In Hillbilly Elegy: a Memoir of a Family and Culture in Crisis, author J.D. Vance recounts his older sister’s remorse on the death of their grandfather. She regretted having taken advantage of the Papaw who stepped in to raise them in the absence of their father and the instability of their drug-addicted mother. Conditioned by their shaky beginnings to feel they couldn’t really rely on people, she sobbed over having unquestioningly accepted Papaw’s help and generosity but beyond that, not paying him much attention.
“To this day,” Vance writes, “being able to ‘take advantage’ of someone is the measure in my mind of having a parent.”
This month would have marked my dad’s 89th birthday. It’s been more than four months since he died, but years since we lost him due to advanced Parkinson’s. Of all that could be said of Dad, Vance’s definition of being a father is the most apt. My brothers and sister and I were able to “take advantage” of our dad because he was always there. He was always there with my mom — an indivisible unit for 66 years that gave us a rock-solid home, something I only learned in later years that not everyone has.
He was always there in the church, faithfully attending, serving, giving and supporting in many ways.
He was a strong, authoritative presence in our home. One Sunday afternoon, my sister was trying to nap and our brothers were roughhousing in the next room. Annoyed by the noise level, she got up, seized a pair of my dad’s Florsheim shoes and clunked them down the hall until the imminent threat of Dad’s intervention quieted them. Dad’s was an authority I sometimes resented, but which I now realize set the stage for me to have an understanding and trust in God’s rule and reign in my life.
He was always there on the land that was so important to him.
We always had a secure home base to come home to. We knew where to find him. His work as a farmer allowed him to be present in our home at times of day when many dads would have been in the workplace.
He was always there for advice on financial matters, gained through years of experience as a farmer and businessman. I clearly remember a phone call he took one winter evening from someone trying to get him to invest in diamonds.
“I never invest in something I don’t understand,” Dad responded, ending the call. It wasn’t direct teaching, but it was a lesson that stuck with me.
Early in our marriage, my husband and I contemplated buying a franchise business, but first we asked my dad’s counsel. We received a detailed, reasoned, three-page reply in Dad’s distinctive handwriting.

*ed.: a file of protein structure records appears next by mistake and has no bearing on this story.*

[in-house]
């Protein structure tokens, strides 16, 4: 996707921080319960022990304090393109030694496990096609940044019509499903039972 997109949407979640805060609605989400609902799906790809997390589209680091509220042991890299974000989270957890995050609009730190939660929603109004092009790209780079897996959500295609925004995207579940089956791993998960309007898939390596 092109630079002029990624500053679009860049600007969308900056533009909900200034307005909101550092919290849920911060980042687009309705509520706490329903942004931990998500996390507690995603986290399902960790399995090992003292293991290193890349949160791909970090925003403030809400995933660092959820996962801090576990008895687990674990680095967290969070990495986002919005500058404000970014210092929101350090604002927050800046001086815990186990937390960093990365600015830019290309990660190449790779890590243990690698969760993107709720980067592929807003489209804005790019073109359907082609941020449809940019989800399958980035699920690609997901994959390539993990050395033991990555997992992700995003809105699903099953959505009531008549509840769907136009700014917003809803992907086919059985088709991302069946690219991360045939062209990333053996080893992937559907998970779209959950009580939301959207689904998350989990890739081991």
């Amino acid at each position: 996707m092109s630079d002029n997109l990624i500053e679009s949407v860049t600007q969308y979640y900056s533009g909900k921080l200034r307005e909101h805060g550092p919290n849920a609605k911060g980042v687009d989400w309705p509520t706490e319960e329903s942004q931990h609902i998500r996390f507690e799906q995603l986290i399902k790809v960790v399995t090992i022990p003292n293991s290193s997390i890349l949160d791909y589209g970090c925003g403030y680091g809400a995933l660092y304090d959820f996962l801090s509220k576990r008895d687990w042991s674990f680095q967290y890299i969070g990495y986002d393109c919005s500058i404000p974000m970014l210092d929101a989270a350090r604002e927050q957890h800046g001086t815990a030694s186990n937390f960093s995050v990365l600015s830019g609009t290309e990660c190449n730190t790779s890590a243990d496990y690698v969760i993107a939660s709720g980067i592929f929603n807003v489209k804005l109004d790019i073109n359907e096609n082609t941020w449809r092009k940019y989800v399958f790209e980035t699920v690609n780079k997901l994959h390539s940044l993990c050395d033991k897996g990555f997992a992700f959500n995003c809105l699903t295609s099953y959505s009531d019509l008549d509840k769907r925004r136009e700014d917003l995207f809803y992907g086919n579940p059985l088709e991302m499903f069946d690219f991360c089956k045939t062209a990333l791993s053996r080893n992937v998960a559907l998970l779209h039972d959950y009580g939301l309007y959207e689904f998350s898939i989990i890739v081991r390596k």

Children are excellent observers, but poor interpreters. As a child, though I feared my dad’s impatience and volatile temper, I still longed for his attention and approval. Neither seemed to ever come and I found it impossible to be content with that. Later, as a young mom, with a home and children of my own, I used to rack my brain trying to come up with an appropriate Christmas gift for Dad. One year, the idea of giving him a gift of words occurred to me. I could write him a letter telling him all that he meant to me and all he’d given me. But frankly, my underlying resentment made it a struggle to come up with anything meaningful. If I said he taught me by example to be a reader, my mind conjured negative memories of him, buried behind a newspaper ,completely oblivious to us kids (until, that is, we raised a ruckus.) I feared he’d see through my attempt, that I was merely putting a good face on a bad record.
Eventually, though, I came up with a page-and-a-half list, from character traits more caught than taught, to happy memories like the soup and crackers-with-garlic-sausage snack we’d have arriving home after a long trip.
The next time he saw me, Dad thanked me for the letter. “It’s nice to know I did something right.” I was surprised at this acknowledgement that he recognized his inadequacy as a father. “If you’re wondering about what to get me next Christmas, another letter would be great.”
He had no idea I felt I’d been scraping the barrel to scrounge up even that one. Yet the next year, I came up with more.
“You expected respect and it prepared me for a lifetime of reverencing God,” I wrote.
“‘Don’t close any doors’ you told me with regard to education when I was contemplating quitting high school.”
And the following year, I found more dad-things to write him thanks for. It got so that I could say these things in person, too.
Just a few years ago, dad overcame his Parkinson’s-weakened voice just long enough to tell me something unusual for him. While I was growing up, he had always opposed my use of make-up or hair colour. (I recall puzzling over the term “hussy.”) And he never complimented my appearance, lest it lead to conceit. But a few summers ago, my 80+-year-old father commented on my new blonde hair colour, saying I looked, “very beautiful!” Now, at 50-something, “very beautiful” was a bit of a stretch. It would have been easy to roll my eyes and reply, “You’re about four decades too late. I needed to hear that when I was 14!” But during that particularly low point in my life it was salve to my wounded soul. Instead of an acidic response, I recognized his words as a gracious gift from him and also from God to encourage me.
When Dad died last fall, I realized all of my bitterness toward him had long since passed away, leaving a genuine contentment and gratefulness toward him. Having children of my own who weren’t always thrilled with my parenting went a long way toward making me compassionate and forgiving towards a dad who didn’t always know how to father. Significantly, I credited the exercise of writing those letters as a turning point for me. They forced me to gain a more accurate interpretation of my dad’s life and fathering than I’d been able to see as a child.
And when I read Hillbilly Elegy, I realized my dad was a great dad. He was a dad I could, and did, take for granted.